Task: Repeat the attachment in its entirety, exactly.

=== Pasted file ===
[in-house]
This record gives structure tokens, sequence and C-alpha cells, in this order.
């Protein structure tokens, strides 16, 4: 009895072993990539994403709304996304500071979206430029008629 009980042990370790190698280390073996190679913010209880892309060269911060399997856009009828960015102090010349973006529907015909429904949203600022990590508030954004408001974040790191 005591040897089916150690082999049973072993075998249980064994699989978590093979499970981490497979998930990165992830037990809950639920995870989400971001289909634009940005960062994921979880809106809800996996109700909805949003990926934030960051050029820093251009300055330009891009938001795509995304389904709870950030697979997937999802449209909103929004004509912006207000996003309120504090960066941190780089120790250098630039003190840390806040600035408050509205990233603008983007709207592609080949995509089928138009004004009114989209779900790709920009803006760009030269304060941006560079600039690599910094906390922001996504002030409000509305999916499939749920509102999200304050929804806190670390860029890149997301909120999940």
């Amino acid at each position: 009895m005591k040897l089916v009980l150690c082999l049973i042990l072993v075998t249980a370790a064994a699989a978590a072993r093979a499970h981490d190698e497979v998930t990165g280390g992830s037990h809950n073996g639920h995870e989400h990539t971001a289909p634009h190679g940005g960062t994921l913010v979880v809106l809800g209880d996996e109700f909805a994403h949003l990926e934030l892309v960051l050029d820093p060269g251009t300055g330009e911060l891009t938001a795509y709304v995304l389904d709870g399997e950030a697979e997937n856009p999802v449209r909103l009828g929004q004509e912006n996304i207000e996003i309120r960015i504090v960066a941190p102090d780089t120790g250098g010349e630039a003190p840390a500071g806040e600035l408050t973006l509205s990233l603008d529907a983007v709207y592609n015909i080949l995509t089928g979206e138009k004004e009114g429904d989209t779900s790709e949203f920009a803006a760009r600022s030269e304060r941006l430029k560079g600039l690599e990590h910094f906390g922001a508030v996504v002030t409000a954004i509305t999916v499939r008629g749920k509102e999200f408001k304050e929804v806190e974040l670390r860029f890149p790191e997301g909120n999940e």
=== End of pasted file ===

[in-house]
This record gives structure tokens, sequence and C-alpha cells, in this order.
């Protein structure tokens, strides 16, 4: 009895072993990539994403709304996304500071979206430029008629 009980042990370790190698280390073996190679913010209880892309060269911060399997856009009828960015102090010349973006529907015909429904949203600022990590508030954004408001974040790191 005591040897089916150690082999049973072993075998249980064994699989978590093979499970981490497979998930990165992830037990809950639920995870989400971001289909634009940005960062994921979880809106809800996996109700909805949003990926934030960051050029820093251009300055330009891009938001795509995304389904709870950030697979997937999802449209909103929004004509912006207000996003309120504090960066941190780089120790250098630039003190840390806040600035408050509205990233603008983007709207592609080949995509089928138009004004009114989209779900790709920009803006760009030269304060941006560079600039690599910094906390922001996504002030409000509305999916499939749920509102999200304050929804806190670390860029890149997301909120999940």
């Amino acid at each position: 009895m005591k040897l089916v009980l150690c082999l049973i042990l072993v075998t249980a370790a064994a699989a978590a072993r093979a499970h981490d190698e497979v998930t990165g280390g992830s037990h809950n073996g639920h995870e989400h990539t971001a289909p634009h190679g940005g960062t994921l913010v979880v809106l809800g209880d996996e109700f909805a994403h949003l990926e934030l892309v960051l050029d820093p060269g251009t300055g330009e911060l891009t938001a795509y709304v995304l389904d709870g399997e950030a697979e997937n856009p999802v449209r909103l009828g929004q004509e912006n996304i207000e996003i309120r960015i504090v960066a941190p102090d780089t120790g250098g010349e630039a003190p840390a500071g806040e600035l408050t973006l509205s990233l603008d529907a983007v709207y592609n015909i080949l995509t089928g979206e138009k004004e009114g429904d989209t779900s790709e949203f920009a803006a760009r600022s030269e304060r941006l430029k560079g600039l690599e990590h910094f906390g922001a508030v996504v002030t409000a954004i509305t999916v499939r008629g749920k509102e999200f408001k304050e929804v806190e974040l670390r860029f890149p790191e997301g909120n999940e």